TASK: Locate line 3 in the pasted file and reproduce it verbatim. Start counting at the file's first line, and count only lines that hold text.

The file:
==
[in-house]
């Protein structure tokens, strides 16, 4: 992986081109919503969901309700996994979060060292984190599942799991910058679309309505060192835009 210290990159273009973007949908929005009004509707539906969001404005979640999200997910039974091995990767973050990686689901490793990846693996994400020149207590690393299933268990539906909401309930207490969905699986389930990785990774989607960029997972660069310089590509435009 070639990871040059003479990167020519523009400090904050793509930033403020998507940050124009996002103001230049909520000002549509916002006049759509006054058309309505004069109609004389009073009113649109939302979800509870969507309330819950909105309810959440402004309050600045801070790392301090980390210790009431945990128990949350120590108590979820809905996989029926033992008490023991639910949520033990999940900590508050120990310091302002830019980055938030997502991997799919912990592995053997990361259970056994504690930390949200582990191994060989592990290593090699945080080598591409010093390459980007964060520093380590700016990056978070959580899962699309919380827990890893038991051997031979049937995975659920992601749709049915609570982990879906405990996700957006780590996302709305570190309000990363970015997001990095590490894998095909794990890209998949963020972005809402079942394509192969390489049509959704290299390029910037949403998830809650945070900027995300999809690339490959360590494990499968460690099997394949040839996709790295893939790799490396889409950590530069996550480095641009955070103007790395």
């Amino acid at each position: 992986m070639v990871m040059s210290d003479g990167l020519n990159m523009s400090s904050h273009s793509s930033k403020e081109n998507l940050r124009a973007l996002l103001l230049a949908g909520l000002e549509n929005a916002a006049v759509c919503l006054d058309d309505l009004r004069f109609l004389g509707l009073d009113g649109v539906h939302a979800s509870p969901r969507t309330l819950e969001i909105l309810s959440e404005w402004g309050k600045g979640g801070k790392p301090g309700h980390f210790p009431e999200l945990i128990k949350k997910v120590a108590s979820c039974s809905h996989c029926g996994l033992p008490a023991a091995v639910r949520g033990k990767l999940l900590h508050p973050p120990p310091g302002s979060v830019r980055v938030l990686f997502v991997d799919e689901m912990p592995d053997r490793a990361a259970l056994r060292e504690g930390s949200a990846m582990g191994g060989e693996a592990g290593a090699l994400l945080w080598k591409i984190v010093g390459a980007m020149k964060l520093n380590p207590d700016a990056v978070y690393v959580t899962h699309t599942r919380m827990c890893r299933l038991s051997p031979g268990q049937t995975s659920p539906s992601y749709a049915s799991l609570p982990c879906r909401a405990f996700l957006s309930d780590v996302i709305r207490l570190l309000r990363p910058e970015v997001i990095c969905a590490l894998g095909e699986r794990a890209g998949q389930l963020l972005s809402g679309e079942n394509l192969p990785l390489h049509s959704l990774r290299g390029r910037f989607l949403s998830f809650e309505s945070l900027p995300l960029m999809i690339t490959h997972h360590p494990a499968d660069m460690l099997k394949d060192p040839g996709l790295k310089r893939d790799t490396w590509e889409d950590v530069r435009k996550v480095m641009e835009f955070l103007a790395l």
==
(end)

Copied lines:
């Amino acid at each position: 992986m070639v990871m040059s210290d003479g990167l020519n990159m523009s400090s904050h273009s793509s930033k403020e081109n998507l940050r124009a973007l996002l103001l230049a949908g909520l000002e549509n929005a916002a006049v759509c919503l006054d058309d309505l009004r004069f109609l004389g509707l009073d009113g649109v539906h939302a979800s509870p969901r969507t309330l819950e969001i909105l309810s959440e404005w402004g309050k600045g979640g801070k790392p301090g309700h980390f210790p009431e999200l945990i128990k949350k997910v120590a108590s979820c039974s809905h996989c029926g996994l033992p008490a023991a091995v639910r949520g033990k990767l999940l900590h508050p973050p120990p310091g302002s979060v830019r980055v938030l990686f997502v991997d799919e689901m912990p592995d053997r490793a990361a259970l056994r060292e504690g930390s949200a990846m582990g191994g060989e693996a592990g290593a090699l994400l945080w080598k591409i984190v010093g390459a980007m020149k964060l520093n380590p207590d700016a990056v978070y690393v959580t899962h699309t599942r919380m827990c890893r299933l038991s051997p031979g268990q049937t995975s659920p539906s992601y749709a049915s799991l609570p982990c879906r909401a405990f996700l957006s309930d780590v996302i709305r207490l570190l309000r990363p910058e970015v997001i990095c969905a590490l894998g095909e699986r794990a890209g998949q389930l963020l972005s809402g679309e079942n394509l192969p990785l390489h049509s959704l990774r290299g390029r910037f989607l949403s998830f809650e309505s945070l900027p995300l960029m999809i690339t490959h997972h360590p494990a499968d660069m460690l099997k394949d060192p040839g996709l790295k310089r893939d790799t490396w590509e889409d950590v530069r435009k996550v480095m641009e835009f955070l103007a790395l």